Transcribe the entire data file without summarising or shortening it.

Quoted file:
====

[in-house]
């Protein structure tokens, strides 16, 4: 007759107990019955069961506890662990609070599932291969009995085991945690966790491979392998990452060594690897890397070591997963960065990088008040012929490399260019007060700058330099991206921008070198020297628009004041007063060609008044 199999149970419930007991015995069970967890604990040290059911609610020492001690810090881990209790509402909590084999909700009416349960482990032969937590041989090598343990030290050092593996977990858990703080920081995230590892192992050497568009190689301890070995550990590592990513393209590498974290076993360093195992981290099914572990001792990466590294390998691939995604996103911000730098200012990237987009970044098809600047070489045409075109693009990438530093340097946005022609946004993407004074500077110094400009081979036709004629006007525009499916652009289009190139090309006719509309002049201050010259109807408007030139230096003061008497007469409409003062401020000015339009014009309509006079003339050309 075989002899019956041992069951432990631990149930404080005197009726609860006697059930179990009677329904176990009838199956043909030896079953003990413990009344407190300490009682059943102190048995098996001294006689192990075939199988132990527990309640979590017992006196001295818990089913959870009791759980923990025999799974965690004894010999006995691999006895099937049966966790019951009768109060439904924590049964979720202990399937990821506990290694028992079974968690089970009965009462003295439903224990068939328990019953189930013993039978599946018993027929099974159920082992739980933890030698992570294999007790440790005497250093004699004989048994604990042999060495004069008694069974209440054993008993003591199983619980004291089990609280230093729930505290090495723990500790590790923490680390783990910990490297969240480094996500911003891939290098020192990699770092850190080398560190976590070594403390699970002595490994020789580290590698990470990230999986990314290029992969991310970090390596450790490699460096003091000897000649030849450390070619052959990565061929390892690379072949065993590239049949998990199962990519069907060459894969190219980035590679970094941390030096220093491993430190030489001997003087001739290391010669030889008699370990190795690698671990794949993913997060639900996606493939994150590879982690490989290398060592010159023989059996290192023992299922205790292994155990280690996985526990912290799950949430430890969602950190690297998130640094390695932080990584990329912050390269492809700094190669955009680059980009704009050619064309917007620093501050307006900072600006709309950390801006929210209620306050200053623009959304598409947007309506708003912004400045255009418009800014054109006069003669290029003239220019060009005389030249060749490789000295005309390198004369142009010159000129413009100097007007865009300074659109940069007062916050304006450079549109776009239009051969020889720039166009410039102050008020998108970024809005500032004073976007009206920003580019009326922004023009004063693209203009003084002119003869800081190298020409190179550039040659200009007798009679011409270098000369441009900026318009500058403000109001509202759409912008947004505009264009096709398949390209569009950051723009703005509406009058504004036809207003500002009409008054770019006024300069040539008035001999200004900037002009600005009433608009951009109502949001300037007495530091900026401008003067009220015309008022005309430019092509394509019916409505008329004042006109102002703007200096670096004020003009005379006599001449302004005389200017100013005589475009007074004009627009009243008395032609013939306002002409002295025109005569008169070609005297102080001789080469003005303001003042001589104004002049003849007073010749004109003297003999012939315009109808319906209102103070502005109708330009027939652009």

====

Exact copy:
[in-house]
């Protein structure tokens, strides 16, 4: 007759107990019955069961506890662990609070599932291969009995085991945690966790491979392998990452060594690897890397070591997963960065990088008040012929490399260019007060700058330099991206921008070198020297628009004041007063060609008044 199999149970419930007991015995069970967890604990040290059911609610020492001690810090881990209790509402909590084999909700009416349960482990032969937590041989090598343990030290050092593996977990858990703080920081995230590892192992050497568009190689301890070995550990590592990513393209590498974290076993360093195992981290099914572990001792990466590294390998691939995604996103911000730098200012990237987009970044098809600047070489045409075109693009990438530093340097946005022609946004993407004074500077110094400009081979036709004629006007525009499916652009289009190139090309006719509309002049201050010259109807408007030139230096003061008497007469409409003062401020000015339009014009309509006079003339050309 075989002899019956041992069951432990631990149930404080005197009726609860006697059930179990009677329904176990009838199956043909030896079953003990413990009344407190300490009682059943102190048995098996001294006689192990075939199988132990527990309640979590017992006196001295818990089913959870009791759980923990025999799974965690004894010999006995691999006895099937049966966790019951009768109060439904924590049964979720202990399937990821506990290694028992079974968690089970009965009462003295439903224990068939328990019953189930013993039978599946018993027929099974159920082992739980933890030698992570294999007790440790005497250093004699004989048994604990042999060495004069008694069974209440054993008993003591199983619980004291089990609280230093729930505290090495723990500790590790923490680390783990910990490297969240480094996500911003891939290098020192990699770092850190080398560190976590070594403390699970002595490994020789580290590698990470990230999986990314290029992969991310970090390596450790490699460096003091000897000649030849450390070619052959990565061929390892690379072949065993590239049949998990199962990519069907060459894969190219980035590679970094941390030096220093491993430190030489001997003087001739290391010669030889008699370990190795690698671990794949993913997060639900996606493939994150590879982690490989290398060592010159023989059996290192023992299922205790292994155990280690996985526990912290799950949430430890969602950190690297998130640094390695932080990584990329912050390269492809700094190669955009680059980009704009050619064309917007620093501050307006900072600006709309950390801006929210209620306050200053623009959304598409947007309506708003912004400045255009418009800014054109006069003669290029003239220019060009005389030249060749490789000295005309390198004369142009010159000129413009100097007007865009300074659109940069007062916050304006450079549109776009239009051969020889720039166009410039102050008020998108970024809005500032004073976007009206920003580019009326922004023009004063693209203009003084002119003869800081190298020409190179550039040659200009007798009679011409270098000369441009900026318009500058403000109001509202759409912008947004505009264009096709398949390209569009950051723009703005509406009058504004036809207003500002009409008054770019006024300069040539008035001999200004900037002009600005009433608009951009109502949001300037007495530091900026401008003067009220015309008022005309430019092509394509019916409505008329004042006109102002703007200096670096004020003009005379006599001449302004005389200017100013005589475009007074004009627009009243008395032609013939306002002409002295025109005569008169070609005297102080001789080469003005303001003042001589104004002049003849007073010749004109003297003999012939315009109808319906209102103070502005109708330009027939652009």